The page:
In the bid to mitigate the spread of Coronavirus in the country, all entertainment joints i.e. bars and nightclubs will be closed by 7:30pm.
Speaking at Afya House in Nairobi, while giving the daily update on the state of COVID-19 in the country, Health Cabinet Secretary Mutahi Kagwe said that all markets will remain open, until directed otherwise, for the public to buy food.
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“All entertainment areas bars and other social places are to close their doors to the public by 7:30, every day until further notice. Effective Monday the 23rd of March, 2020. During Operational hours, all such authorized facilities are to define the maximum number of persons within their premises, at any given time, so as to confirm the social distance of 1.5 meters apart,” said CS Kagwe.
“Their above facilities are encouraged to introduce where possible home delivery services, and other innovative mechanisms to support this initiative,” he added.
Eateries will however be allowed to remain open provided they keep the social distances.
All supermarkets are required to limit the number of shoppers in the premises at a given time to conform with the 1.5 metres social distance.
The health CS encouraged Supermarkets to open on a 24 hour basis to allow people shop, saying that the government will provide security personnel for the shops to run at night.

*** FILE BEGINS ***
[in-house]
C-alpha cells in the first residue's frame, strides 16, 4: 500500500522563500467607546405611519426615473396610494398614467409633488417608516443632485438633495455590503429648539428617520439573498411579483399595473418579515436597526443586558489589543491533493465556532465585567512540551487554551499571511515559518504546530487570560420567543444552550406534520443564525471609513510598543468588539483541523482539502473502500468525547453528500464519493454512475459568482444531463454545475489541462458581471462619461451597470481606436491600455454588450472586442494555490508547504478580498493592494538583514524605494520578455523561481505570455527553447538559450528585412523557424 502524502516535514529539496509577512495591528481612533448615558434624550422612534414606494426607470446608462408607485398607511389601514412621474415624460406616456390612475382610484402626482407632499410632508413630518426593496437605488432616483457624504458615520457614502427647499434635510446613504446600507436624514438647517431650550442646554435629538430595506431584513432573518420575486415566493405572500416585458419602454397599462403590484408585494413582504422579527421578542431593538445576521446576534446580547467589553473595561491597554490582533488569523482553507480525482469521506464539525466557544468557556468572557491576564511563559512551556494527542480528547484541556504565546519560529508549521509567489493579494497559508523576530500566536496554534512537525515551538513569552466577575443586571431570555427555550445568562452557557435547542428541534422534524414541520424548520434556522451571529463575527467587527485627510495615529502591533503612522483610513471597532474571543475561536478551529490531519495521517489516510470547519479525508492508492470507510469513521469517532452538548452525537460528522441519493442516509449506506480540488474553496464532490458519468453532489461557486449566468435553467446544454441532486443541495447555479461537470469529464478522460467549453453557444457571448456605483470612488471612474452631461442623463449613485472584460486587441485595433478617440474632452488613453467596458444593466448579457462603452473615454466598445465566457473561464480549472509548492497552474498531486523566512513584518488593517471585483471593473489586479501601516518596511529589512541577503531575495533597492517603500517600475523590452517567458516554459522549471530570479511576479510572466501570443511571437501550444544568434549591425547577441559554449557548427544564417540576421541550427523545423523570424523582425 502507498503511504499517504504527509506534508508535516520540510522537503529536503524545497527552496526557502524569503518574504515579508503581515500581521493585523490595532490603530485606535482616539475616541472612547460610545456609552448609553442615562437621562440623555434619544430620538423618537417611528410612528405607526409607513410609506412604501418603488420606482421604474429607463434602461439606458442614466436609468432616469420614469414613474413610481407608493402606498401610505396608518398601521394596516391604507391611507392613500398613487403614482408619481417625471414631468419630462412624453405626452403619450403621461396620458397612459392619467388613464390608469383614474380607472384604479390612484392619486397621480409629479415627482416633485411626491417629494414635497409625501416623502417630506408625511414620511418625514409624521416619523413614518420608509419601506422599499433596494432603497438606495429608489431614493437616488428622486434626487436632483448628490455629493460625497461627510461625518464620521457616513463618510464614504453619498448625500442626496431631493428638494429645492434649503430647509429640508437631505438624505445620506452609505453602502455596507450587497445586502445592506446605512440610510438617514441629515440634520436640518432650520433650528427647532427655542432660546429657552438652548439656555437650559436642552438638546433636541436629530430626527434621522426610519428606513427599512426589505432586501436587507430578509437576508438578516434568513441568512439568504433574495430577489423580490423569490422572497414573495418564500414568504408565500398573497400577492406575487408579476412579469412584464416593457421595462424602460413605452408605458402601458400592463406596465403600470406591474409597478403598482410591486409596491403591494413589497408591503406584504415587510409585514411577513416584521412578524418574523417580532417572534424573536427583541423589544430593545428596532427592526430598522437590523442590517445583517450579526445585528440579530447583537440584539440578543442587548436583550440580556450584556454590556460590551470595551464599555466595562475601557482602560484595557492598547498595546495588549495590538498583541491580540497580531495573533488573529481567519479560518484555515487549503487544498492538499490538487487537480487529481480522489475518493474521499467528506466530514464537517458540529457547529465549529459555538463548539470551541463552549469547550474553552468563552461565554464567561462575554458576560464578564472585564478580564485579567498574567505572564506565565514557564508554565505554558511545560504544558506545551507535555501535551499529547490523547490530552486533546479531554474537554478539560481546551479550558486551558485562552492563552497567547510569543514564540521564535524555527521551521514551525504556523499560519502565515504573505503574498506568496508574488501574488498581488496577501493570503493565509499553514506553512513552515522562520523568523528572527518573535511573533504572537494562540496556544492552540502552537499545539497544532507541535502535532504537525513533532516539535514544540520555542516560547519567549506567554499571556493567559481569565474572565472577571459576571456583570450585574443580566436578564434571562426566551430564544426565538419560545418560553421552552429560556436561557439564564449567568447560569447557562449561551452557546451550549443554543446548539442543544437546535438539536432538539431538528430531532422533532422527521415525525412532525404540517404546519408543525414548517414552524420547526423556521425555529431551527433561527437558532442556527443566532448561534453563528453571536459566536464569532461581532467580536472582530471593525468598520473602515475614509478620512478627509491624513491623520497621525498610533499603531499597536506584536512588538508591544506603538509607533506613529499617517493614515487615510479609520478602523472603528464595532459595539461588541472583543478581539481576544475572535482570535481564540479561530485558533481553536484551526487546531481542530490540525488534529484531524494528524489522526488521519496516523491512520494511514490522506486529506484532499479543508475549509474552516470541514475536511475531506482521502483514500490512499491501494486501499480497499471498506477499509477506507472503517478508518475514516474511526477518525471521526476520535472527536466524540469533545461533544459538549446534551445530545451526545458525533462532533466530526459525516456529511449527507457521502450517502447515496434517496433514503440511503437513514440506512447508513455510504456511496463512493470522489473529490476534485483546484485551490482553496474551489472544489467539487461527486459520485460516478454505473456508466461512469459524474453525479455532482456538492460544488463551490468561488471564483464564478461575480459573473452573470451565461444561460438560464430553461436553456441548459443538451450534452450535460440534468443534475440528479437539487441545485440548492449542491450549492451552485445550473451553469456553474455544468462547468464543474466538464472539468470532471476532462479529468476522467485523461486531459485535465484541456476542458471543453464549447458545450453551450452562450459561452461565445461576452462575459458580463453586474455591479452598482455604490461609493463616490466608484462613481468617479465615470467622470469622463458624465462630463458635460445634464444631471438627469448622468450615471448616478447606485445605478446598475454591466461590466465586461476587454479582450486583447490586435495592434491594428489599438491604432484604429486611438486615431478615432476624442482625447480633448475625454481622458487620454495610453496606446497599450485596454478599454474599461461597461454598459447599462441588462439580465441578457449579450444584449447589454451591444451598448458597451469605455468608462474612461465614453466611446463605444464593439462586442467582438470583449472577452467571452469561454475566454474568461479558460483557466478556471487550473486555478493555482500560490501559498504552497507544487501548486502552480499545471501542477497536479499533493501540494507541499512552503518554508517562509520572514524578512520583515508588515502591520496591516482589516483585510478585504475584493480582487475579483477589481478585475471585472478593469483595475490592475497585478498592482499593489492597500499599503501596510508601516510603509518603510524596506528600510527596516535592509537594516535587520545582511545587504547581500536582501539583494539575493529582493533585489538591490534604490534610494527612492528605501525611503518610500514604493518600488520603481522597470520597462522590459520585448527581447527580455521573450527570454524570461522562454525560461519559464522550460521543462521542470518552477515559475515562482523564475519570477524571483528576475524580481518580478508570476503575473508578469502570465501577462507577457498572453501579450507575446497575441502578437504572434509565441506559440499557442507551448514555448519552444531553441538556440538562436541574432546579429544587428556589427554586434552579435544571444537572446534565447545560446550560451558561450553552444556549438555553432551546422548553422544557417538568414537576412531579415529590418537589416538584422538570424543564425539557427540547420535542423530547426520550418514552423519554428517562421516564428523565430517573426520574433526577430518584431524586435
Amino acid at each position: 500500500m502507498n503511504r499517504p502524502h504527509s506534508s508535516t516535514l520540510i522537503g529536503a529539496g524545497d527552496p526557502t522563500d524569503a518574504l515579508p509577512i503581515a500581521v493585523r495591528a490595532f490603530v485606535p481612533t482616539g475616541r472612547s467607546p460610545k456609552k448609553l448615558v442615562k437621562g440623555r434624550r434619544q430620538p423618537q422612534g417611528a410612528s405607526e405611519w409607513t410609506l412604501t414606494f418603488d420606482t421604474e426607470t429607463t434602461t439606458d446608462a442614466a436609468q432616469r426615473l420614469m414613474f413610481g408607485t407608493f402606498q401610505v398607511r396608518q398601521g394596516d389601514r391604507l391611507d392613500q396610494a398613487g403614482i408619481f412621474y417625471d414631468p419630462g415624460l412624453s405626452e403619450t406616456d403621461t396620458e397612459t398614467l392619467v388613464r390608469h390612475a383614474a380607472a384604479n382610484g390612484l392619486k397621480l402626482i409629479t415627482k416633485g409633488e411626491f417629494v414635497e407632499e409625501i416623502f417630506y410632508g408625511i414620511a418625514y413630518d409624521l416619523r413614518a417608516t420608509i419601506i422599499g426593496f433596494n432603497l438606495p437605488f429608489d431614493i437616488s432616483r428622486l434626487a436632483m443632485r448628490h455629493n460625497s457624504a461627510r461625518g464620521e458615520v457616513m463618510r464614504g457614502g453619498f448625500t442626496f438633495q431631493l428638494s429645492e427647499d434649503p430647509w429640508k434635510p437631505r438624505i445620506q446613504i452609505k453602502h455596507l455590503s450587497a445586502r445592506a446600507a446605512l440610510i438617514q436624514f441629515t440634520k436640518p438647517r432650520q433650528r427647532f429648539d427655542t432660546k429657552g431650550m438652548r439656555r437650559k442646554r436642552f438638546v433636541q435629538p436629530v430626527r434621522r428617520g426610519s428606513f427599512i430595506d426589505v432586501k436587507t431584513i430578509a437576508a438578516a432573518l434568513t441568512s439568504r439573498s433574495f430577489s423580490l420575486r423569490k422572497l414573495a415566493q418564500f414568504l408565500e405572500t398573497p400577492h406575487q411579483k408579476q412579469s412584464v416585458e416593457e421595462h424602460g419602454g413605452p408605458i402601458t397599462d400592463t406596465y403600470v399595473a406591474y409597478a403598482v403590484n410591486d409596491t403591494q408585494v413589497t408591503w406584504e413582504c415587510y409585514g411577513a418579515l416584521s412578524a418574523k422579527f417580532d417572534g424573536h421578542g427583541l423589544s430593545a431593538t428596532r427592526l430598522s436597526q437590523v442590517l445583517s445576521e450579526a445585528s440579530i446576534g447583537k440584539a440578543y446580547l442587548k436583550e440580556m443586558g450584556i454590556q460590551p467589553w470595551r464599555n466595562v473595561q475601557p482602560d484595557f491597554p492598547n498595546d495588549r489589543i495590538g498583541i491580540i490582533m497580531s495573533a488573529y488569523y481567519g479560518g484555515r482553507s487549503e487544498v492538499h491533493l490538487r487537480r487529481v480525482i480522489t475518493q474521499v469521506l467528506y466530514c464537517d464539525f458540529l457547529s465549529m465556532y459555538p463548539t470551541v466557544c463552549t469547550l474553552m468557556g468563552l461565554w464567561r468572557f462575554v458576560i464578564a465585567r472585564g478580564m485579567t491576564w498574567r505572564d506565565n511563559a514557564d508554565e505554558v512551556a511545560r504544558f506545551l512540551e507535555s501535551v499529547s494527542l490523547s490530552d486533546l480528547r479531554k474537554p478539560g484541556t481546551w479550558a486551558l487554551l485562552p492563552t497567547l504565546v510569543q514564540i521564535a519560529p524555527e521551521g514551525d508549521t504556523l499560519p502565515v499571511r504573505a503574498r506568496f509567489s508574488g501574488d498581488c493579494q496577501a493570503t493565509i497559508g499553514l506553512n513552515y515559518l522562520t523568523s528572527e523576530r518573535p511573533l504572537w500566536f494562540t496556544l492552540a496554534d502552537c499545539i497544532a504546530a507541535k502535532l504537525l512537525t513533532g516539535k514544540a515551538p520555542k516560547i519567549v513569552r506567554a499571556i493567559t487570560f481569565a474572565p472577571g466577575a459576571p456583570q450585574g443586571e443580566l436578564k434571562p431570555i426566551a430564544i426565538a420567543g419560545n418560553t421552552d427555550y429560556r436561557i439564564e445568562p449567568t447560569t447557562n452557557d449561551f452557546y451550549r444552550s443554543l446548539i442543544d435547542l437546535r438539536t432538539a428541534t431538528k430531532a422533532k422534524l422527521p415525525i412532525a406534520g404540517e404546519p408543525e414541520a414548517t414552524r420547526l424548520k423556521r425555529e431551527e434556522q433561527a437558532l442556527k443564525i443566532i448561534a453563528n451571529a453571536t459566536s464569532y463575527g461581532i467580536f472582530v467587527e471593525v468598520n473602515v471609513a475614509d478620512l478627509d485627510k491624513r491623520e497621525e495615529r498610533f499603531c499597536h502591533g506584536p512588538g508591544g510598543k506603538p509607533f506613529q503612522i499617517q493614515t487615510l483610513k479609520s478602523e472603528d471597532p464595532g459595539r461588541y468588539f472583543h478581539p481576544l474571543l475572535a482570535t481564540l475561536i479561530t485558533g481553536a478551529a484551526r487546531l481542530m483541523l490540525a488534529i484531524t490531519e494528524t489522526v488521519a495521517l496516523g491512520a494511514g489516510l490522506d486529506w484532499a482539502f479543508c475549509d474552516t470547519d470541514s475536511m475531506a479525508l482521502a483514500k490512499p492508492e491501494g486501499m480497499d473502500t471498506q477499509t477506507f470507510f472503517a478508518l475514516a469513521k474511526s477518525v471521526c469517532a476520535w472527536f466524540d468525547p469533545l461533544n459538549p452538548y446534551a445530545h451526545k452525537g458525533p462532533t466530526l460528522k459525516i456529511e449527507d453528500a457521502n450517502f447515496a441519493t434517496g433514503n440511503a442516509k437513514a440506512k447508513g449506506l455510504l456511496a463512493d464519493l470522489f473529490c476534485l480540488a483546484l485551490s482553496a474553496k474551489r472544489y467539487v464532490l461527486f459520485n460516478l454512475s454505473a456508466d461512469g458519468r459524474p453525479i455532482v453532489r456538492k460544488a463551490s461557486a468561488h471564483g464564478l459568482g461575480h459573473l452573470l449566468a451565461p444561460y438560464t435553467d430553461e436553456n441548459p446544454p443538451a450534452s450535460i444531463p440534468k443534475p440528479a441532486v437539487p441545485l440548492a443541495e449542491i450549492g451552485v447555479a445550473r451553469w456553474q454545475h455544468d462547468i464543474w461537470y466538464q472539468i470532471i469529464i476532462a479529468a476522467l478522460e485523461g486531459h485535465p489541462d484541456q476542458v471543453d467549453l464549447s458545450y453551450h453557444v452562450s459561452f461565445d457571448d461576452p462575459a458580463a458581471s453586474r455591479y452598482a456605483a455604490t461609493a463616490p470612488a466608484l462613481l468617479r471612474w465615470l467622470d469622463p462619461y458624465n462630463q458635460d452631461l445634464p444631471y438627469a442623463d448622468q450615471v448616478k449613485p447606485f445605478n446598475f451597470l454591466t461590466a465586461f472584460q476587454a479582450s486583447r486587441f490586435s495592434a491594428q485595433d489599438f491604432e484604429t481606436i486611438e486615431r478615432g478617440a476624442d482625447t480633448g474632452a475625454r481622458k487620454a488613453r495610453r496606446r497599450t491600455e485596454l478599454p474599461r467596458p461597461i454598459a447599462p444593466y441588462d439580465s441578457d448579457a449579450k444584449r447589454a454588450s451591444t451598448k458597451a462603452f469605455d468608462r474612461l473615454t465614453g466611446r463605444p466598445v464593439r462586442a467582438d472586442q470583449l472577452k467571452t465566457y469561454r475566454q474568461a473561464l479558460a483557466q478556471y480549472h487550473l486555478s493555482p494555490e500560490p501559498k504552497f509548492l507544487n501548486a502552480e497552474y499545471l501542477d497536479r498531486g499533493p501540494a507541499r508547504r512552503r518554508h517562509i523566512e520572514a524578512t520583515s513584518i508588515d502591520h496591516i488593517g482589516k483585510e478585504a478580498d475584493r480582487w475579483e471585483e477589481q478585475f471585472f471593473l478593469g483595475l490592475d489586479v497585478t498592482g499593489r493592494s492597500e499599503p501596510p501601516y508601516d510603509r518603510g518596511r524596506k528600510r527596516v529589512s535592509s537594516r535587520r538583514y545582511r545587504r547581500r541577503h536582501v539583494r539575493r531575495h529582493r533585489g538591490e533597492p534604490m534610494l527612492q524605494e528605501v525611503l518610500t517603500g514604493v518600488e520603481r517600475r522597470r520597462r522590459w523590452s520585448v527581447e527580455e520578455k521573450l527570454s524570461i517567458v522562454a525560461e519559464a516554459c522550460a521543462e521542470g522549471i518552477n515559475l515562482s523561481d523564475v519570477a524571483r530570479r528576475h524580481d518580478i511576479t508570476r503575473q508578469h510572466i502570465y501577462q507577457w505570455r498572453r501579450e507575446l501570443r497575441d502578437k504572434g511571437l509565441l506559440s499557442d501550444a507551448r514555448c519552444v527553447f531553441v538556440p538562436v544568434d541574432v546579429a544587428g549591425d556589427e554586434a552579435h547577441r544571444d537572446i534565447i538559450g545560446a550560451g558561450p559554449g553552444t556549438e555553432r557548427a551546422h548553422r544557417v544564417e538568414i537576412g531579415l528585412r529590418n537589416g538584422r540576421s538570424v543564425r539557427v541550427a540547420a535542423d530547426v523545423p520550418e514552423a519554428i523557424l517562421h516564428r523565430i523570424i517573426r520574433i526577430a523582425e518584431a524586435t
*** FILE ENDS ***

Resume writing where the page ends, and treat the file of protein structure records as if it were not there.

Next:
“It is a person at a time. We do not expect people to go to supermarket or other social areas bunched together with their children, with their families… those must be left at home. Shopping should be restricted to one person,” said the Health Cs.
Open air markets will not be closed, but the Health CS has ensure market leaders to ensure the markets are clean.
“Open air markets including, vegetables, mitumbas and bazaars are high risk transmission environments, the management of local markets are directed to ensure that the premises are disinfected regularly to maintain a high standard of hygiene. Vegetable markets,, in particular, are required to ensure that their goods are displayed on rail platforms,” he dded.
All 14 seater matatus carry a maximum of eight passengers; 25 seater vehicles, a maximum of 15 passengers; and 30 seaters and above, including the SGR and commuter trains, to maintain a maximum of 60 percent seating capacity.
“When this happens, it is expected that people will adhere to the directions of the public service transport operators, in other words, there is no point of having eight people in a matatu seating very close together and leaving the other seats. The idea is to stay as far away as possible from each other,” said CS Kagwe.
“Public Service Operators must clean and disinfect their vehicles at the end of each trip and provide sanitizers for passengers,” he added.